Year of Publication


Degree Name

Doctor of Philosophy (PhD)

Document Type

Doctoral Dissertation


Health Sciences


Rehabilitation Sciences

First Advisor

Dr. Susan K. Effgen

Second Advisor

Dr. Carl G. Mattacola


Many children with developmental disabilities (DD) have physical impairments and limitations in their participation. Rehabilitation research often focuses on either physical impairments or participation restrictions, when both need to be investigated. The purposes of these two studies were to evaluate an at home therapist directed video game balance training intervention on balance, gait velocity (GV), hip strength and activities of children with DD. The pilot study was a single-subject non-concurrent multiple baseline design. Balance measures included: weight bearing symmetry; center of pressure area and velocity; time to boundary mean minima and standard deviation; and timed up and go. The participant’s enjoyment and perceived difficulty was also explored. Five children (7 to 10 years) with cerebral palsy (CP) participated in a 6 week, 30 minute intervention 3 times per week, with four preselected balance games. Minimal improvements were found in balance, GV, and hip strength, and participants reported the intervention enjoyable and challenging. Three of five participants had significant increases in activities, as measured by the Activities Scale for Kids (ASK).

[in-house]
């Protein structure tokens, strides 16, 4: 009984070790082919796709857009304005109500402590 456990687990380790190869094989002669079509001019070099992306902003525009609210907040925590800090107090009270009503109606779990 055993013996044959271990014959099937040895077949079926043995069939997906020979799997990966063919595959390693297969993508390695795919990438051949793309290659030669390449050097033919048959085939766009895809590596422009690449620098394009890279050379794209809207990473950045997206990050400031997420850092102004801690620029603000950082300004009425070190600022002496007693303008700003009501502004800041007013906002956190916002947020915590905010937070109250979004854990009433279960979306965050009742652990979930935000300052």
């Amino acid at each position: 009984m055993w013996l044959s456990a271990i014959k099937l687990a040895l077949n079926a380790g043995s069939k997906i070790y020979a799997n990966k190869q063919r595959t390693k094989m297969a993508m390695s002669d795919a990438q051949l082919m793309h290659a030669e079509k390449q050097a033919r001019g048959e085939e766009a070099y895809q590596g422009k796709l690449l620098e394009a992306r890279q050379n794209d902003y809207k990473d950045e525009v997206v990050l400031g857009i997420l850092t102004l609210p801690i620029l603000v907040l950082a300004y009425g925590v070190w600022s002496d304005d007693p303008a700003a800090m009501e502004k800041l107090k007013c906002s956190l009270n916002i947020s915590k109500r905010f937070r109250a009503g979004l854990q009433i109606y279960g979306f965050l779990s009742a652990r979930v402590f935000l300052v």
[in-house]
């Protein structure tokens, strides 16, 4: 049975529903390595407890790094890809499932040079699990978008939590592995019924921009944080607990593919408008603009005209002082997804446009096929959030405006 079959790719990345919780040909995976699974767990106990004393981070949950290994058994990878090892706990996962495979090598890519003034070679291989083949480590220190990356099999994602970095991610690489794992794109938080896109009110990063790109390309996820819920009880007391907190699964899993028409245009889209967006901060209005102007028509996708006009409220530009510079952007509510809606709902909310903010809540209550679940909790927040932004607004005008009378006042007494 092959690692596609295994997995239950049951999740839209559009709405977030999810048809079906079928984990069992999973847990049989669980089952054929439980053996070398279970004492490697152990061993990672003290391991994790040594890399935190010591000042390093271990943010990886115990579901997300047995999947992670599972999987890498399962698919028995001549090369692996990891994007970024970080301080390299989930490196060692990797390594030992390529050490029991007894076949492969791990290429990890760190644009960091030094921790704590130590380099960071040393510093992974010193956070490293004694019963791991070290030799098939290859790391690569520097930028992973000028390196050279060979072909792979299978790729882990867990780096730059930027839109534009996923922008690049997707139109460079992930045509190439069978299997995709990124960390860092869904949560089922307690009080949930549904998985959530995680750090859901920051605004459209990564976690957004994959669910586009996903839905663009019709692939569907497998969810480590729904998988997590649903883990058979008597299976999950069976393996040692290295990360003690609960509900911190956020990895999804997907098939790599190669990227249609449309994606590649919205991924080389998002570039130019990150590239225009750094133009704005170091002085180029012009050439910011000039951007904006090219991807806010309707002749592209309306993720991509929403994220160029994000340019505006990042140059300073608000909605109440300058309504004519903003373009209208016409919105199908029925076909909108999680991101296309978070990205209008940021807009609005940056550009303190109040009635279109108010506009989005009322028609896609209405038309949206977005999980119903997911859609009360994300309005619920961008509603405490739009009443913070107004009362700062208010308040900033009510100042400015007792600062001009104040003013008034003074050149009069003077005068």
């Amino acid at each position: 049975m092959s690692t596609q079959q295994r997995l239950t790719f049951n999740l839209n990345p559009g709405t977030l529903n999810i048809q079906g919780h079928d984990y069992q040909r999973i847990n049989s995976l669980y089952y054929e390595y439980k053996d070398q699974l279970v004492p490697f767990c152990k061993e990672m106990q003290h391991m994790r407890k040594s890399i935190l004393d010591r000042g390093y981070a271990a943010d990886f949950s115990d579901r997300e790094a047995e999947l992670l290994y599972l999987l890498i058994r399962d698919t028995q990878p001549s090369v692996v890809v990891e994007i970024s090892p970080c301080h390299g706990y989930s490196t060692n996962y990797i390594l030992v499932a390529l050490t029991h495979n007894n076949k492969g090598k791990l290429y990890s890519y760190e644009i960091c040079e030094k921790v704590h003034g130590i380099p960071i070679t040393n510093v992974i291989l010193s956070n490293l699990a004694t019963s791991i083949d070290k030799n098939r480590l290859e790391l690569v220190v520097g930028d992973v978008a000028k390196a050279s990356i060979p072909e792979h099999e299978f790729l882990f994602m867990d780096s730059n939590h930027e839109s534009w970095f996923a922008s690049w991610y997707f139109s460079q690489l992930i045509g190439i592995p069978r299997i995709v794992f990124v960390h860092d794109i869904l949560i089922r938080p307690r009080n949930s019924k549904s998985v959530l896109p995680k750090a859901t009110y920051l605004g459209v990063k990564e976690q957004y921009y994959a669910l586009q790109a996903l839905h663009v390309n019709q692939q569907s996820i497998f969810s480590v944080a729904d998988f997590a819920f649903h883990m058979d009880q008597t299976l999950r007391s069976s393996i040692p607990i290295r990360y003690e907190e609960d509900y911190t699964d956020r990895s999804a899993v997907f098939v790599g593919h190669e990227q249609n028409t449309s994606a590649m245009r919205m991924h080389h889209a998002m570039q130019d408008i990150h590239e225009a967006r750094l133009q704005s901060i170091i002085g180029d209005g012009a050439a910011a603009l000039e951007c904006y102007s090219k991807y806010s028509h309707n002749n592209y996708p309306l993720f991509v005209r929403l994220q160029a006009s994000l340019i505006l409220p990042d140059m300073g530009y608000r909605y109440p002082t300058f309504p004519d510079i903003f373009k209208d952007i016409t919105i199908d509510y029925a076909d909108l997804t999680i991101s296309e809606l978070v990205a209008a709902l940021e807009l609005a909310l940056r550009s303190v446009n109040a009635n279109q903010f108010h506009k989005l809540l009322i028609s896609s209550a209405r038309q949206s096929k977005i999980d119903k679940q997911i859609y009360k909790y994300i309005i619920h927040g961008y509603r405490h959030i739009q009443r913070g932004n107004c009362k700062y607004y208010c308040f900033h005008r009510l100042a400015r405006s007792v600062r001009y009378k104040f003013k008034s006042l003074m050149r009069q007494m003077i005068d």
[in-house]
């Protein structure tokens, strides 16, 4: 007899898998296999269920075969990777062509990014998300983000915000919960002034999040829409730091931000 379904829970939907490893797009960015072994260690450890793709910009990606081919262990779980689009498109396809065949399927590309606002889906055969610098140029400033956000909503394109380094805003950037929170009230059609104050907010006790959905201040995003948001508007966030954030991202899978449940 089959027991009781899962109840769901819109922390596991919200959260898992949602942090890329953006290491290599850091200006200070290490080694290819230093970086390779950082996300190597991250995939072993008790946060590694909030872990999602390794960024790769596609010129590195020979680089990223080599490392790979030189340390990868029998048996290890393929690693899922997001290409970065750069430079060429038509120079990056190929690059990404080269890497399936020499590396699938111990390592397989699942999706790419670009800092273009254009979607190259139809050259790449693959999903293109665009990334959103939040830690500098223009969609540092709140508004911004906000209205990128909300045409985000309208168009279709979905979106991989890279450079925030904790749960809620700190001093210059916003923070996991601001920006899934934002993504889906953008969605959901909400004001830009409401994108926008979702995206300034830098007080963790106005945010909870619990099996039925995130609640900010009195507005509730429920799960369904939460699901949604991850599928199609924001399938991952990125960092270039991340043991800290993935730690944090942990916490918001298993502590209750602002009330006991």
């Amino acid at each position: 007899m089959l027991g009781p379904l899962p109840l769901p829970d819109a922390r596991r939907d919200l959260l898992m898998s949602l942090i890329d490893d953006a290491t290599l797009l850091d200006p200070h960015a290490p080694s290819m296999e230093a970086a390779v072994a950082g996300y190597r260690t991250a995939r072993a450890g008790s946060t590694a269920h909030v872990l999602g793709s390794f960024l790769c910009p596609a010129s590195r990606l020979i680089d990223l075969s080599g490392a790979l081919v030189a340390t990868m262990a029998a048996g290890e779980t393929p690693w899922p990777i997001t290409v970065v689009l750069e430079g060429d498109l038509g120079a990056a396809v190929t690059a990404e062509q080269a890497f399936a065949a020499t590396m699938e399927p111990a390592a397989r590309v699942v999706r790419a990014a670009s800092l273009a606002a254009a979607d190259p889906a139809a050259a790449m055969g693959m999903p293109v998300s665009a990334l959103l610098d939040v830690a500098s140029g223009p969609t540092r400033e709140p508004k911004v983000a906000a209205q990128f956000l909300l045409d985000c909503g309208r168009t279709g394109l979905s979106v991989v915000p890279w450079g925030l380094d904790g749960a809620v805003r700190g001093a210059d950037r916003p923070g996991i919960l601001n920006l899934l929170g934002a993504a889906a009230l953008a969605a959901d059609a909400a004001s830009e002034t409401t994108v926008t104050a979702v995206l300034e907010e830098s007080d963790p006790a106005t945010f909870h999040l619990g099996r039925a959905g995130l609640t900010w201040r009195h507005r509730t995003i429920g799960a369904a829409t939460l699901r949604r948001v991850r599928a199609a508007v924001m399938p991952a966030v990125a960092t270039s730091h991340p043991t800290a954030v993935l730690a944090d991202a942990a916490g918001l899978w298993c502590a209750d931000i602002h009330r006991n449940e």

The second study expanded on pilot study results and included 5 children (5 to 10 years) with different diagnoses. Another non-concurrent multiple baseline design was utilized, and the same measures of balance were used except single leg stance time was substituted for timed up and go. No changes were made to the intensity of intervention, but two games were added to the repertoire. There were minimal changes in balance and hip strength; and no changes were found in the ASK. A majority of participants increased GV, and reported the intervention was enjoyable and challenging.

Positive changes were found in the combined results for: center of pressure area with eyes open and closed; time to boundary mean minima with eyes closed in the anterior-posterior direction; and GV. These studies suggest this intervention was insufficient to make improvements in the majority of balance measurements and hip strength for children with DD. Increased activities in children with CP were found in the pilot study. These results suggest video game balance training alone for children with DD was insufficient to demonstrate clinically meaningful change.

KEYWORDS: Balance, Developmental Disabilities, Gait Velocity, Hip Strength, Activities and Participation